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Ireland Just Became the First Country to Approve Gay Marriage by a Popular Vote

The Irish voted overwhelmingly in favor of legalizing same-sex marriage and enshrining it in their constitution.
Photo by Sally Hayden/VICE News

Hours before Ireland became the first country in the world to legalize gay marriage by a national vote, Mother Nature seemed to cast her ballot Saturday when a rainbow appeared in the sky above Dublin.

The Irish voted overwhelmingly in favor of legalizing same-sex marriage and enshrining it in their constitution. All but one constituency voted yes on the referendum, and 62 percent of voters nationwide — more than 1.2 million people — supported it, according to the official results announced Saturday evening.


After the polling stations closed on Friday, campaigners on both sides of the issue remained anxious as they waited for the ballot count to begin on Saturday morning. Quickly, though, the outcome became clear. An hour into the count, Irish Health Minister Leo Varadkar — who recently come out as gay — tweeted: "Question now is will any constituency vote no?"

As the official announcement approached, people began to gather on the grounds of Dublin Castle in the capital's city center.

Rachel Doyle, an 18-year-old from Enniscorthy, was one of the first people to arrive. "We just decided to come early to get a good view," she told VICE News. "Sounds like it's going to be a yes."

Doyle's 21-year-old sister Rebecca smiled before telling VICE News that she is engaged. This referendum result means she can finally think about setting a date for the wedding.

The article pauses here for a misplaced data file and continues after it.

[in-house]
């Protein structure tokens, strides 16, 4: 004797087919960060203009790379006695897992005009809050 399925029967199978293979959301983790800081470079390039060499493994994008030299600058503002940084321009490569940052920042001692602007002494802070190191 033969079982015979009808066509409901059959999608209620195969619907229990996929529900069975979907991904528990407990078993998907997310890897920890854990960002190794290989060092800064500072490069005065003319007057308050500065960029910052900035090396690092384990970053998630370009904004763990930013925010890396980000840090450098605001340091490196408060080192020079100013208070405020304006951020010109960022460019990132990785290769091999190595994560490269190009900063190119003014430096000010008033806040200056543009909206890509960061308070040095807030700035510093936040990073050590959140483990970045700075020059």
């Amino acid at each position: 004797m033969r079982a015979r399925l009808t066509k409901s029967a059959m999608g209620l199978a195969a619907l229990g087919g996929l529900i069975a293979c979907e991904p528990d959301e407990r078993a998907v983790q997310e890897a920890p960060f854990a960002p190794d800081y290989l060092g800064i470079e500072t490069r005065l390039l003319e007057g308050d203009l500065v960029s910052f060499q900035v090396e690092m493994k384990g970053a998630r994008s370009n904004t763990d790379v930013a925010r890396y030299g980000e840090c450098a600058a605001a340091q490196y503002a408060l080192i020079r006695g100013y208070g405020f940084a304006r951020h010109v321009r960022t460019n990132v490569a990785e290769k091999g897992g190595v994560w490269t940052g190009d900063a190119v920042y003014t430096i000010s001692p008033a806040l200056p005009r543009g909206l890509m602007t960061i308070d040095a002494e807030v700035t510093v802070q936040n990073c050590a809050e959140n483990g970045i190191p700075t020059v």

"It's about time it got passed," Rachel Doyle said. "We're a bit late. In the dark ages."

Anna McCarthy and Aoife O'Driscoll have been campaigning for this for a decade. (Photo by Sally Hayden/VICE News)

Anna McCarthy, a 32-year-old originally from the southern county of Kerry, told VICE News that she had been awake since 5am Saturday morning.

"We haven't really been sleeping the last few days, we've just been so apprehensive and nervous and excited," she said.

"We just figured we'd come into town because everyone's on social media, giving each other support but we all just kind of wanted to be together, so all of our friends are coming in and watching this historic day, standing here crying and laughing and crying."


With her was Aoife O'Driscoll, 33, who told VICE News that she had been campaigning in support of same-sex marriage for the better part of a decade.

"I think so many people put so much into it," she said. "We went out on canvases and you were getting canvases where 200 people just turned up. So I think all of those people are just waiting to see if that made a difference, and it's an incredible result. An absolutely incredible result."

O'Driscoll said it was truly a grassroots campaign. "I hope that this will be a jumping point to a more equal society where we look at social inequality, because we have a lot," she said. "Seventy-one families became homeless in Dublin last month; we need to deal with that. We need to deal with the housing crisis. We need to deal with inequality across the board, but this shows that you can galvanize people into something."

David Moore, a 52-year-old from Donabate, told VICE News that the Catholic Church had been an oppressor in Irish society, and "today we're kicking them out."